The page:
Peak 4,580ft
Peak 4,300ft P300
Peak 3,668ft P300
Zaca Ridge

Sat, Jun 15, 2019
Story Photos / Slideshow Maps: 1 2 GPX


I was in Santa Barbara County to pick up my daughter from school at UCSB and had a day to kill before she would be ready to go in the evening. I had spent the night camped at Cachuma Saddle, high in the San Rafael Mtns where it was cool and quiet and I slept beautifully. I planned to do a couple of short hikes to start, then a longer hike along Zaca Ridge, then a much longer bike ride in the Santa Ynez Mtns. I never got to the bike ride because I'd had enough with the morning's agenda. Turns out, June isn't really such a good time to hang out in the Santa Barbara backcountry. The coast chaparral flies are out in force, the grasses have all gone to seed and temps can be uncomfortably warm, to top the list of unpleasantries.

Peak 4,458ft

This unnamed peak lies a short distance east of Ranger Peak. It is most easily approached from the west starting at the saddle with Ranger Peak. An old firebreak has a use trail zigzagging its way up the firebreak through the brush, going over a first bump, down to another saddle, then up to the summit. Nice views, particularly of the vast ocean of fog blanketing the Santa Ynez Valley and Lake Cachuma areas.

Peak 4,300ft

I next drove west on Figueroa Mtn Rd, turning right at the junction with dirt Zaca Ridge Rd. The road has deteriorated significantly since I was last here in 2014. At that time, I had been able to drive the van to the Zaca Ridge TH, though not without some trepidation. Today it required high-clearance and possibly 4WD due to large ruts which now plague the road. Before getting to the Zaca Ridge TH, I first stopped off to tag Peak 4,300ft, an easy bonus peak northeast of Zaca Peak. I parked at the north end and hiked up a somewhat overgrown firebreak to reach the summit in five minutes. Good views, particularly of Zaca Ridge to the west.

Zaca Ridge

The Zaca Ridge Trail runs for almost 3mi along the ridge heading west from Zaca Peak, passing under the southwest side of Zaca Peak and the north side of the Zaca Ridge highpoint before following more closely along the ridge. On paper it looks like a wonderful trail with great views, but reality is something different. Much of it passes through chaparral well over head level and it was in poor condition on my visit. I spent far too much time crouching and ducking and stumbling along the trail to find it enjoyable. Views were fleeting, though nice when available off the north and south sides of the ridge. The most notable incident was when I came upon a pigeon-sized momma bird with a brood of 13 young ones in a small clutch right on the trail. I stopped as soon as I saw mom move off into the brush on my approach, then looked down to see the 13 walnut-sized chicks sitting silently in a huddle. I had no way to continue without disturbing them, but figured mom could round them up when I did. As I moved to step around them, they suddenly scattered in all directions. Mom almost immediately began making calls to retrieve them and as I moved past them I saw them redirect their frantic efforts in the direction of her calls. Upon my return I was happy to see she had not retaken up residence in the trail.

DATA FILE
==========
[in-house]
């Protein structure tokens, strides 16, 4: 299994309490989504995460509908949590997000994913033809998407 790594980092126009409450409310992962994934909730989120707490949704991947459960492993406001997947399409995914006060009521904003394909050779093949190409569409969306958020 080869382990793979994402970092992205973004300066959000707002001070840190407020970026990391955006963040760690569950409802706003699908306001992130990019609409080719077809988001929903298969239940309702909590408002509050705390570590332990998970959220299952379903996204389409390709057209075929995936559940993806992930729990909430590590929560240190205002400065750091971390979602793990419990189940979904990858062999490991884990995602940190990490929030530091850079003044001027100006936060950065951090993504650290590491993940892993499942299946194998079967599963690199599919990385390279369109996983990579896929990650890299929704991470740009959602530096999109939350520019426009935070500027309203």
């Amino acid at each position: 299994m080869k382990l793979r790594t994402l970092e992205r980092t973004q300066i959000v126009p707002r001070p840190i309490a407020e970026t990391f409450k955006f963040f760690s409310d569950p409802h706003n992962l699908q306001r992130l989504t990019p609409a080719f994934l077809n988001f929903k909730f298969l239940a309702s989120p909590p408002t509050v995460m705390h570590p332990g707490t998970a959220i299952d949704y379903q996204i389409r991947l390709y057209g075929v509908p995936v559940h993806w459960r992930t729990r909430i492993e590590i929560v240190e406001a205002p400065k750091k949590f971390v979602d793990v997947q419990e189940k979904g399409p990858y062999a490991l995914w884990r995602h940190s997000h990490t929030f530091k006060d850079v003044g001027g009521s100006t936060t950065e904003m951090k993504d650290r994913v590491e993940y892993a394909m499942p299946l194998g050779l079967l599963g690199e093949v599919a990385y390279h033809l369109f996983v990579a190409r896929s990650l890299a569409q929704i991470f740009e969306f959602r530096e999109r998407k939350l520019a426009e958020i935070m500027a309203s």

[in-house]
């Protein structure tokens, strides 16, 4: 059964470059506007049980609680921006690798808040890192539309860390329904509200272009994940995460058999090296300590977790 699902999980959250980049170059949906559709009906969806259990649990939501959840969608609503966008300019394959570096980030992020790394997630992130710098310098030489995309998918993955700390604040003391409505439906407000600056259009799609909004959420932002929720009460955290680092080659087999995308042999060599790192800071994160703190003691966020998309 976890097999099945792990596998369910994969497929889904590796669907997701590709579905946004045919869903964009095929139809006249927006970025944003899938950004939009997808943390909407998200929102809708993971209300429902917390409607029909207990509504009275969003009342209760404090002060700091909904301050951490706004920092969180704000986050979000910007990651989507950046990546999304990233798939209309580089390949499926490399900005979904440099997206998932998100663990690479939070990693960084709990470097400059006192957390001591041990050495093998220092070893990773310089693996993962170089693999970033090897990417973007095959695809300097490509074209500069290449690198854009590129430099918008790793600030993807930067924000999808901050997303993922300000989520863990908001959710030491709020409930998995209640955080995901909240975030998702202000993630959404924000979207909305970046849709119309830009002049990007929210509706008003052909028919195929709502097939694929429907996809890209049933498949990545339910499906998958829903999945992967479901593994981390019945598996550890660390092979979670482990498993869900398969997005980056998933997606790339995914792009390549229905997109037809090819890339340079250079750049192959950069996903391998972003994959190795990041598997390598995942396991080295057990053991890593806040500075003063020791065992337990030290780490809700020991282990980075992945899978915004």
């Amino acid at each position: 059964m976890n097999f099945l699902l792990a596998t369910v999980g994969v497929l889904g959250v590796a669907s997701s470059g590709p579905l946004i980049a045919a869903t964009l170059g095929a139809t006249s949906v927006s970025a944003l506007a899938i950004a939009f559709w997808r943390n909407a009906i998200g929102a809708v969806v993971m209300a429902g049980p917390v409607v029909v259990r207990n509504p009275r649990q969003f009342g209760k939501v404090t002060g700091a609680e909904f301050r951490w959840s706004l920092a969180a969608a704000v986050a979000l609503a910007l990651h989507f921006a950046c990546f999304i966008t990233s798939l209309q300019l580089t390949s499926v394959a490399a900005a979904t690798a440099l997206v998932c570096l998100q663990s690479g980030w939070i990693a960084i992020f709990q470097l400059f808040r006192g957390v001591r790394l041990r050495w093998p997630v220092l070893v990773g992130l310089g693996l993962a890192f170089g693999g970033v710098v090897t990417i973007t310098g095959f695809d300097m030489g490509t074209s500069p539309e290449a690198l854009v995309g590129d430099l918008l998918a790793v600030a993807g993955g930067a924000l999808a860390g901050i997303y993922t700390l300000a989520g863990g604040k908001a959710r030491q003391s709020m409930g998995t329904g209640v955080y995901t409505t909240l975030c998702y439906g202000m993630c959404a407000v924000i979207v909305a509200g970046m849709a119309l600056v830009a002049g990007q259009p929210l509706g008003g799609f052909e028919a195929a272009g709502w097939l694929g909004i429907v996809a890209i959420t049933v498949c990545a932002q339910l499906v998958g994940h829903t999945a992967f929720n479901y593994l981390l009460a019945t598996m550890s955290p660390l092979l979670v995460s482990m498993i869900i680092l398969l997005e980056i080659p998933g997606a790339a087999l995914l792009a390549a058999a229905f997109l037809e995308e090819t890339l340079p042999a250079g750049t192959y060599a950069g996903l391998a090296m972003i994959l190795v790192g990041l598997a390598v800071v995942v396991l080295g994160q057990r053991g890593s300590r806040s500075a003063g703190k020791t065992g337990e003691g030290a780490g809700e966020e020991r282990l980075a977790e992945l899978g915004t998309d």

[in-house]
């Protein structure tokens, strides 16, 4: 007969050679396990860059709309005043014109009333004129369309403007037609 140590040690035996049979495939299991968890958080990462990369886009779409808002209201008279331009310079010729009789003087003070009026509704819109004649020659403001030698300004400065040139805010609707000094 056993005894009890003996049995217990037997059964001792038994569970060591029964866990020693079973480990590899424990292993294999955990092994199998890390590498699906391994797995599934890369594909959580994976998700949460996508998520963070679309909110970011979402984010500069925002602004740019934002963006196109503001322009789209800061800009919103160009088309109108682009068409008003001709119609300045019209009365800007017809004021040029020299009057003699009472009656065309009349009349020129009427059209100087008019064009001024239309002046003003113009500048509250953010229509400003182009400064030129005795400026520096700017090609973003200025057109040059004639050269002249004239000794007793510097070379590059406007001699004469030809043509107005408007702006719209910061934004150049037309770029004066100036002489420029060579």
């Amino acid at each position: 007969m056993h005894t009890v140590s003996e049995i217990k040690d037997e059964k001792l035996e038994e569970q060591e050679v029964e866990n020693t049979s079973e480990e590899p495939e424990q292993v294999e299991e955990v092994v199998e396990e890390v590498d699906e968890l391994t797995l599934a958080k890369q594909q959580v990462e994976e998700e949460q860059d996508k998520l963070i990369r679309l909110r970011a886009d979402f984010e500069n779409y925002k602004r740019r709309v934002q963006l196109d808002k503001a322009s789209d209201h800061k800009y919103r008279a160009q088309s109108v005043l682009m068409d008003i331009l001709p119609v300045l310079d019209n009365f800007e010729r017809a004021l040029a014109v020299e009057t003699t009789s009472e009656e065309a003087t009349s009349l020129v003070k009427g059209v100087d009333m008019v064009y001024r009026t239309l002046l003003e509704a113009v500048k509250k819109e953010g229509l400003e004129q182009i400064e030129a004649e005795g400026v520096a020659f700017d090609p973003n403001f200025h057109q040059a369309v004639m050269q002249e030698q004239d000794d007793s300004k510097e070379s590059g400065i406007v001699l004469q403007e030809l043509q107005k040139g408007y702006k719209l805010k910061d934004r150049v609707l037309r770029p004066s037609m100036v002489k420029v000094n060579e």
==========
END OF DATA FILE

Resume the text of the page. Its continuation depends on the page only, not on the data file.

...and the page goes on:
I had originally hoped I might continue as far as Lookout Mtn at the far western edge of the ridge, but the condition of the trail had me thinking the last section of non-trail would be horrible and I decided against continuing to the end. Instead, I pulled up short at the top of Peak 3,668ft about a mile short of Lookout Mtn. The summit of Peak 3,668ft was buried in the brush at the base of an oak tree, no views. The highpoint is found only a short distance off the trail, so there was no real bushwhacking to gain the top of this one. I had passed by the Zaca Ridge HP on my way out, but decided to give it a try on the return. Finding no real way up from the west or north, I was happy to find a use trail going up from the east along the ridge where a trail sign is found marking the junction. This use trail, not shown on the maps, was no worse than the official Zaca Ridge Trail and nicely took me the 0.3mi to the summit without much trouble. Its summit, too, was buried in chaparral, this time in a thick clump of old manzanita. By the time I returned to the Zaca Ridge TH around 10:30a, I was feeling done for the day, short as it was. My shoes and socks were filled with thistles, my clothes were wet with sweat and covered in all sorts of leaves, stickers, and far too much plant pollen that had me coughing and choking. I'd swallowed a few flies and flicked off a number of ticks from my pants - this was about as much of the Santa Barbara mountains I wanted to experience at this time.

After a refreshing shower and change of clothes, I drove back down to SR154, then up to San Marcos Pass above Santa Barbara. Tired, I decided to stop near the fog-enshrouded summit and take a long nap off West Cielo Rd. This would fortify me for the late night drive back to San Jose with daughter in tow. Now I just had to find something to occupy me in Goleta for 4-5hrs...

Anonymous comments on 06/17/19:
Mountain Quail! Way less common than CA Quail...
george comments on 06/25/19:
I've climbed Lookout Mountain twice from the ranchlands to the south. You start on the Midland School property, who allow hiking, and head off west on some ranch roads and eventually head straight up the south slope along an old fire cut. It's a pleasant outing, especially in the spring when the flowers can be impressive. It seems like it would be quite difficult to get caught out there, as there are no structures, few cows and the roads look seldom-used. We've looped around and returned south down another ridge which has some nice rocky outcrops on it. I don't recall west Zaca ridge being all that bad, but long pants are a good idea.
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